Friday, October 1, 2010

Aleksandr Rogozhkin - Kukushka (Кукушка) AKA The Cuckoo (2002)

http://i168.photobucket.com/albums/u200/LL_KG/400183-Kukushka.jpg

http://img21.imageshack.us/img21/5333/imdbimage.jpg

Set in September 1944 shortly before Finland's withdrawal from World War II, the film lyrically recounts a fateful encounter between an injured, disillusioned Russian soldier named Ivan and a talkative Finnish sniper, Veiko, at the remote farm of a lonely and attractive young Lapp widow. Unable to communicate with each other, the three isolated protagonists nevertheless establish a surrogate and affectionate bond as they cooperate to survive in the harsh frontier.

The Village Voice, David Ng
A far cry from the proletarian dilapidation on display at BAM's current Aki Kaurismäki retro, the Finland of The Cuckoo practically gleams with the intensity of a sylvan mythscape—an enchanted land more Middle Earth than anything recognizably earthly. Indeed, mythology is the operative word in Alexander Rogozhkin's well-intentioned but sugarcoated anti-war allegory set in Lapland during World War II. If its characters (a pair of human warriors brought together by a gnomish peacemaker) seem Tolkienesque, the movie itself carries the more burdensome weight of a religious parable: Love Thy Neighbor.

The Cuckoo begins promisingly with a sequence as spare as anything in the Kaurismäki oeuvre: Veiko (Ville Haapasalo), a Finnish soldier convicted of pacifism, is chained to a boulder by his compatriots and left to fend for himself with only a rifle and a few days' rations. Though bookish, Veiko evinces a Boy Scout's resourcefulness, improvising crude tools to extricate himself. Rogozhkin films his endeavor with an appropriately workmanlike attention to minutiae as well as an overall appreciation for the sounds of silence: This near wordless scene is a model of economy—a virtue that goes AWOL once the movie's mute physicality transforms into something altogether more garrulous.

Prometheus thus unbound, Veiko stumbles onto the farm of Lapp pixie Anni (Anni-Kristiina Juuso), who happens to be nursing a member of the opposition, a Russian soldier named Ivan (Viktor Bychkov). Linguistic chaos ensues: Veiko speaks Finnish; Ivan, Russian; and Anni, the indigenous language Sami. An obvious metaphor for European ethnic strife, this three-way disconnect treads uneasily between polemic and slapstick, never sure how much wild gesticulating to unleash before name-checking A Farewell to Arms and other seminal war fiction. Sweetly above it all, Juuso's Anni is a dumpling-cute earth sprite whose bizarre getups and ability to wail for skull-shattering durations bring to mind that other Scandinavian diminutive, Björk. One can only imagine the convulsive fury the Icelandic pop diva would have afflicted on this staid production.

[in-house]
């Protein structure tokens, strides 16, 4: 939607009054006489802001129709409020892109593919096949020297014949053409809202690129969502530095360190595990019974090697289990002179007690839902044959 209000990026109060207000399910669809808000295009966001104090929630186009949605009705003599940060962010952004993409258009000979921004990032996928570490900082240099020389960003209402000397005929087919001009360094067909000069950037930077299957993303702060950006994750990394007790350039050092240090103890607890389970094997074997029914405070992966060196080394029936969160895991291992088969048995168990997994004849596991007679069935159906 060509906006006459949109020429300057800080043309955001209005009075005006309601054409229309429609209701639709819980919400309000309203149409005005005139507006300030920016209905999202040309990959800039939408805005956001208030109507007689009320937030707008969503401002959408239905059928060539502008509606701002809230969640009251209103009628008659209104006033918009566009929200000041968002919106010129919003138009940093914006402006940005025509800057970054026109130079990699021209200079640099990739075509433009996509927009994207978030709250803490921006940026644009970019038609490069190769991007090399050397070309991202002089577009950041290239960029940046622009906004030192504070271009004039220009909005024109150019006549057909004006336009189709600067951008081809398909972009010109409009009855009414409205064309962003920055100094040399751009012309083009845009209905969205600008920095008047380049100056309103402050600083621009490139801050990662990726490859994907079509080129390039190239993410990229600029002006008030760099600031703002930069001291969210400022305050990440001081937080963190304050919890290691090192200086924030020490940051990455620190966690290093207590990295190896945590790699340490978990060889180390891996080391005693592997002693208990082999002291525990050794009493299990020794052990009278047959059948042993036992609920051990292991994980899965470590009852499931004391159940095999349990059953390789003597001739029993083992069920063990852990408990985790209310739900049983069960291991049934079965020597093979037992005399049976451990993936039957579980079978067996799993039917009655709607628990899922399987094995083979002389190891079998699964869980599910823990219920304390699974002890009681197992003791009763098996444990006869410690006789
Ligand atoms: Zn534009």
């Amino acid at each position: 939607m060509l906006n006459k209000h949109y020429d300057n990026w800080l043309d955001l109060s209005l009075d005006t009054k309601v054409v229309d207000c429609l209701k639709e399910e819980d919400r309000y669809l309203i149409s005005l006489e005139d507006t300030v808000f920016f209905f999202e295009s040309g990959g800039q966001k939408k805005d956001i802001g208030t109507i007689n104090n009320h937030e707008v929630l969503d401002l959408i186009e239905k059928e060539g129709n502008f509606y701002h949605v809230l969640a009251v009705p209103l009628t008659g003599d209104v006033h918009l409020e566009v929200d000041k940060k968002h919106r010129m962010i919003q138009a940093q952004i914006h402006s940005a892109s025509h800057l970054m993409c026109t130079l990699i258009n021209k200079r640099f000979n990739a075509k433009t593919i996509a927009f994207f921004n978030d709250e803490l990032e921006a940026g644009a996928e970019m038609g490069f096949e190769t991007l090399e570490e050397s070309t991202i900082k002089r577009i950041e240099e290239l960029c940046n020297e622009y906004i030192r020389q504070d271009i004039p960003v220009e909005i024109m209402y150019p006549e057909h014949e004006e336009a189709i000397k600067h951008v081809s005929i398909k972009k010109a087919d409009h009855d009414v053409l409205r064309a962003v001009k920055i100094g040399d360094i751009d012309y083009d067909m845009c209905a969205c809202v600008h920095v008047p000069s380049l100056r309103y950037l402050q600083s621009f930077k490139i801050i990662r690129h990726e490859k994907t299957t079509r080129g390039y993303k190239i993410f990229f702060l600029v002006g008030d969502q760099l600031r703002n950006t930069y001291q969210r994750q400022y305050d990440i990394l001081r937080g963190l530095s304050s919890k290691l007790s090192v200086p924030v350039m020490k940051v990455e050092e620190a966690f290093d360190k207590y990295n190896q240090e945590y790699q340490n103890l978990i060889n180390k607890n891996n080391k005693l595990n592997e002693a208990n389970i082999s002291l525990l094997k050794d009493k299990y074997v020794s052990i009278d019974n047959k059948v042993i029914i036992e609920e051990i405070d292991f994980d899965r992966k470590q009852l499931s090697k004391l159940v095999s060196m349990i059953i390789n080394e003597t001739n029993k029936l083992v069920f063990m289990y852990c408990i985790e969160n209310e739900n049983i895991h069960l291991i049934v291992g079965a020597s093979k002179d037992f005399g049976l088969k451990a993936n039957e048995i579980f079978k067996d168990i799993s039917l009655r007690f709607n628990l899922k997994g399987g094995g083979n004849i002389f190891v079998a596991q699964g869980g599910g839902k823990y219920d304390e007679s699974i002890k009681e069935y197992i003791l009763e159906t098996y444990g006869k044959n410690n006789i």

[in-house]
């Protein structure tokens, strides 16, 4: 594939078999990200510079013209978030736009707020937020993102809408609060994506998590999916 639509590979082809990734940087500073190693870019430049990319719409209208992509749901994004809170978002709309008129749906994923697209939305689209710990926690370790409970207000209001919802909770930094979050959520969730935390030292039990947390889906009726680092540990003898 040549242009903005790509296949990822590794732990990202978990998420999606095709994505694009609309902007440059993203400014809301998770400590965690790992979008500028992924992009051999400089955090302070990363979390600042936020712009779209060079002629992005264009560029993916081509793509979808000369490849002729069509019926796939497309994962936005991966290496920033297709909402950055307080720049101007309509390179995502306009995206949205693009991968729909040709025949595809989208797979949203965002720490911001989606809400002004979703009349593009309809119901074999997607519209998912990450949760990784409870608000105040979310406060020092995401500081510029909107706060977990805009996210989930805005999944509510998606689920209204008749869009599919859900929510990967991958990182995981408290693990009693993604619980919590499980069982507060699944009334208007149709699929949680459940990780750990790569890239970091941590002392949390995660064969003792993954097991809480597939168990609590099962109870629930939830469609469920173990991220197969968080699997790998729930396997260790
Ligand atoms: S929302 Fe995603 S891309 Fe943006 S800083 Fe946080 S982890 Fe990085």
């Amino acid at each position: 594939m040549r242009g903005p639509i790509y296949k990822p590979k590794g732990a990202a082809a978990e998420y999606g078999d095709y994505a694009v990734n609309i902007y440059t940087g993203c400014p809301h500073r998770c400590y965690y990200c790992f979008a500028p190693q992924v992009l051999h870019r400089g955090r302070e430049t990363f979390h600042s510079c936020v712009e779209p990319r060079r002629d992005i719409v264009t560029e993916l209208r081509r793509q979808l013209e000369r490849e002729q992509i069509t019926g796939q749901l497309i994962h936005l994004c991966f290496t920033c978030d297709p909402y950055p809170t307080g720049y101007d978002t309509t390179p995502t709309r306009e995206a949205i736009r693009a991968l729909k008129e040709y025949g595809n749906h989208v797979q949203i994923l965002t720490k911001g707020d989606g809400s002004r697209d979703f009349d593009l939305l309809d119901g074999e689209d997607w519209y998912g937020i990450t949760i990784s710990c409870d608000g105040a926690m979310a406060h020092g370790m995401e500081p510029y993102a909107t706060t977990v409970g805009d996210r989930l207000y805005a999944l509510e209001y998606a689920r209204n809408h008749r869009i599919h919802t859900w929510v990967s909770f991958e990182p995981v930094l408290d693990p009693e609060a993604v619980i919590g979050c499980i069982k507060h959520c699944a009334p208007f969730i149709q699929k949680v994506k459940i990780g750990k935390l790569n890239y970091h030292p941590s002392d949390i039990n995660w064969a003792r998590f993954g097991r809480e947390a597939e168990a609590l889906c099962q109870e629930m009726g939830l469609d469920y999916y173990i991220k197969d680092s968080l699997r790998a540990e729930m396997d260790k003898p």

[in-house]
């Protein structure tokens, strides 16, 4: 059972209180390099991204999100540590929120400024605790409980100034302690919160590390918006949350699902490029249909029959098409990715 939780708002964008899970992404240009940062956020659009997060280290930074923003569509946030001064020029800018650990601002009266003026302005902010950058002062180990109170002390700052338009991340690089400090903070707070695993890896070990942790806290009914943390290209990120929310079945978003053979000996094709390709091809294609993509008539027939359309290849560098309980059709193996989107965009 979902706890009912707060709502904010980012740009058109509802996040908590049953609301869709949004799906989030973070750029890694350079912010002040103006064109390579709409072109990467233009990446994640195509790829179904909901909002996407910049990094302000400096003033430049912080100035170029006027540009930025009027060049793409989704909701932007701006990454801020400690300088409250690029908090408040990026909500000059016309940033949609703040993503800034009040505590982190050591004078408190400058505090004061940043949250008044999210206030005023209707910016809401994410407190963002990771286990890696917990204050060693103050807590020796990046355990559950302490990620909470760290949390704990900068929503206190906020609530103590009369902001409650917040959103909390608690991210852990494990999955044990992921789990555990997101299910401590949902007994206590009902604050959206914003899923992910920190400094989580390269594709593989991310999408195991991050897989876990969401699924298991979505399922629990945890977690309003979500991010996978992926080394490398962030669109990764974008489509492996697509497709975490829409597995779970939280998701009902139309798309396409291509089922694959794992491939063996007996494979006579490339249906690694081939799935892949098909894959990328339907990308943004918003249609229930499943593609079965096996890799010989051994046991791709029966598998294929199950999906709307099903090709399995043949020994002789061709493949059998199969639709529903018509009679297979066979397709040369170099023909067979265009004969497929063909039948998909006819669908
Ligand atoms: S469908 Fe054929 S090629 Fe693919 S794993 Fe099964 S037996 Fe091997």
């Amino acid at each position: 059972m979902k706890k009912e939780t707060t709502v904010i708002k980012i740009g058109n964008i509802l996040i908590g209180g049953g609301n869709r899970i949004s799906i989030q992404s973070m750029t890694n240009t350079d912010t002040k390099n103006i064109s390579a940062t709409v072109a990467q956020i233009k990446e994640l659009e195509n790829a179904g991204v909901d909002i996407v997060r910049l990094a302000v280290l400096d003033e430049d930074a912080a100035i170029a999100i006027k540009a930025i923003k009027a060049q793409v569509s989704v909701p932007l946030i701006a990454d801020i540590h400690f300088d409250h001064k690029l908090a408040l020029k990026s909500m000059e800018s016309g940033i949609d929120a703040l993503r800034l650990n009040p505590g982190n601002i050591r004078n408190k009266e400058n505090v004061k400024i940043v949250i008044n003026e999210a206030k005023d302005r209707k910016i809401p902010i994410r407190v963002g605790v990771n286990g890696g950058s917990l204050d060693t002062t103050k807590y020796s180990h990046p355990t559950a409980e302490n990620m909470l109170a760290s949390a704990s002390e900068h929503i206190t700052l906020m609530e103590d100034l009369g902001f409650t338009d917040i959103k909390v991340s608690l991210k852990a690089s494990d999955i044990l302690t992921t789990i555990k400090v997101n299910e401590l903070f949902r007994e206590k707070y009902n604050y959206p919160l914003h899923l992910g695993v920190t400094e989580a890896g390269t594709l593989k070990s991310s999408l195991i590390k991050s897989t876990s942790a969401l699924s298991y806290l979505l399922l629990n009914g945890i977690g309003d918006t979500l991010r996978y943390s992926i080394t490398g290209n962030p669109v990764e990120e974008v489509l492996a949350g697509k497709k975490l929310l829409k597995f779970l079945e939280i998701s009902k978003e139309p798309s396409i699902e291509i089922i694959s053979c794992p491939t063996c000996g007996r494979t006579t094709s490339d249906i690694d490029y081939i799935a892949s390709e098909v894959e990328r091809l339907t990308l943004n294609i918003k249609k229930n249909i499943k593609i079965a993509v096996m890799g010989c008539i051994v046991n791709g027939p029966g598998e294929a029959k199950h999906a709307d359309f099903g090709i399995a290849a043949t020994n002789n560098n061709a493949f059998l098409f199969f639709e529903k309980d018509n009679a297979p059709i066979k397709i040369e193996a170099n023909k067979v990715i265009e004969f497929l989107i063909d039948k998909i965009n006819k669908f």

While recent war films (No Man's Land, Devils on the Doorstep) have stirred the multilingual pot for satirical effect, The Cuckoo does it to plug a warm and fuzzy humanism. Why can't we all just get along? The title's morphing significance (which cross-references each character's culture) is meant to unify these three outcasts under their own Family of Man. Predictably, Eve and her two Adams learn to do more than just get along. By the time the insatiable Anni seduces Veiko and then Ivan, the movie's do-good mantra has devolved into something cruder, if not strangely anachronistic: Make Love, Not War.

San Francisco Chronicle, Edward Guthmann
Gorgeous and optimistic, "The Cuckoo" is a simple allegory about three people, none of whom speak the same language, who walk a road from distrust and devastation to friendship and rebirth.
[...]
There's a bit of Samuel Beckett austerity, some Ingmar Bergman mysticism, plus the war-as-ultimate-farce theme of "No Man's Land." But Rogozhkin also brings a sweetness and humanity, and gives his tale a rarefied shimmer by setting it among the clear waters and vivid skies of Lapland.

Shot by Andrei Zhegalov, the landscape is transformed into a place of pristine enchantment, a separate world where grown-up fairy tales such as this might spin out. Beautifully acted, a pleasure to watch, "The Cuckoo" is a rare gem that ought not to be neglected in the summer movie shuffle.

Filmcritic.com, Jules Brenner
All in all, it's a fascinating and sometimes amusing study in accommodation, sometimes imposed, sometimes the result of attraction or repulsion, but steadfastly relying on plausible behavior under challenging circumstances. Commercially, it's an unpretentiously told tale of arthouse appeal and a fresh take on the barriers of communication. It is likely to be most appreciated by those who find drama in the study of unique human experience, such as in a previous Finnish product, The Man Without a Past. The Cuckoo bears a relationship to many another character study that deals with remote survival and modest means, evoking some of the splendid character pieces of Japanese legend, Akira Kurosawa.










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English Hardcoded subs
no pw
 
ROBERT ELVAUZ